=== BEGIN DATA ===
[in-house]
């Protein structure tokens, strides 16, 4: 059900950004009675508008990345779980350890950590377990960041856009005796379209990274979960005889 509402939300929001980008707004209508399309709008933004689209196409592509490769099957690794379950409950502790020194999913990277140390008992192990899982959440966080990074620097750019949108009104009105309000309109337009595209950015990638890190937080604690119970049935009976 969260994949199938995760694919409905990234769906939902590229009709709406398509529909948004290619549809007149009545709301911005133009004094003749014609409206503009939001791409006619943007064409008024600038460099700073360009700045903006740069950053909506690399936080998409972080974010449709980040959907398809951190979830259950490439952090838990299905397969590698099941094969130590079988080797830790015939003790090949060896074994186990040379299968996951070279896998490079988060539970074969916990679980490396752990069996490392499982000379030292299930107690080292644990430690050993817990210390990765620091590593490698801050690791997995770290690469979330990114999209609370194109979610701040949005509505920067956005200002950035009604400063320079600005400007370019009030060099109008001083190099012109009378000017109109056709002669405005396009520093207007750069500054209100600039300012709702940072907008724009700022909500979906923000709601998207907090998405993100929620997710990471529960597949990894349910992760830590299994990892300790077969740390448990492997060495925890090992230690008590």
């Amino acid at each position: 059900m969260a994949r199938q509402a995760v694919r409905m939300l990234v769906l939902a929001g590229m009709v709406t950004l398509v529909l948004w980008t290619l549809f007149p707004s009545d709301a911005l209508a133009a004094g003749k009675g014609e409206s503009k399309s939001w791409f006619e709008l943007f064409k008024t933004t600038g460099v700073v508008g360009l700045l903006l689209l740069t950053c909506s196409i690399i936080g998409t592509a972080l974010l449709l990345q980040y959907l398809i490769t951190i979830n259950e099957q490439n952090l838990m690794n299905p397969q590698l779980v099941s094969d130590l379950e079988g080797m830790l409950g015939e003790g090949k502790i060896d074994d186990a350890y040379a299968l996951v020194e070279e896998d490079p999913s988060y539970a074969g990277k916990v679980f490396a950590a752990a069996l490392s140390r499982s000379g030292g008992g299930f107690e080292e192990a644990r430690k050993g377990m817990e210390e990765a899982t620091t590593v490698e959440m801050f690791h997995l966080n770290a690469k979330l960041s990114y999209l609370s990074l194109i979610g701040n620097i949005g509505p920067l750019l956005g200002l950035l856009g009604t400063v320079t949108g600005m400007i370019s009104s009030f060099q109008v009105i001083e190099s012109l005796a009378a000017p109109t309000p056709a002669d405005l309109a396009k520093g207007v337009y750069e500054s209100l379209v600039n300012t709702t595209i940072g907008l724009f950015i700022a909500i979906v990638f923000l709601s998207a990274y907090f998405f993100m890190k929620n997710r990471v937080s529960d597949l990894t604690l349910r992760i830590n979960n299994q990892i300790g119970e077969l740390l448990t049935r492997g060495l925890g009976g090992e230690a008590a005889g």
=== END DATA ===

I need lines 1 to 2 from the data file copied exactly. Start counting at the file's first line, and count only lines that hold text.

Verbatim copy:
[in-house]
């Protein structure tokens, strides 16, 4: 059900950004009675508008990345779980350890950590377990960041856009005796379209990274979960005889 509402939300929001980008707004209508399309709008933004689209196409592509490769099957690794379950409950502790020194999913990277140390008992192990899982959440966080990074620097750019949108009104009105309000309109337009595209950015990638890190937080604690119970049935009976 969260994949199938995760694919409905990234769906939902590229009709709406398509529909948004290619549809007149009545709301911005133009004094003749014609409206503009939001791409006619943007064409008024600038460099700073360009700045903006740069950053909506690399936080998409972080974010449709980040959907398809951190979830259950490439952090838990299905397969590698099941094969130590079988080797830790015939003790090949060896074994186990040379299968996951070279896998490079988060539970074969916990679980490396752990069996490392499982000379030292299930107690080292644990430690050993817990210390990765620091590593490698801050690791997995770290690469979330990114999209609370194109979610701040949005509505920067956005200002950035009604400063320079600005400007370019009030060099109008001083190099012109009378000017109109056709002669405005396009520093207007750069500054209100600039300012709702940072907008724009700022909500979906923000709601998207907090998405993100929620997710990471529960597949990894349910992760830590299994990892300790077969740390448990492997060495925890090992230690008590």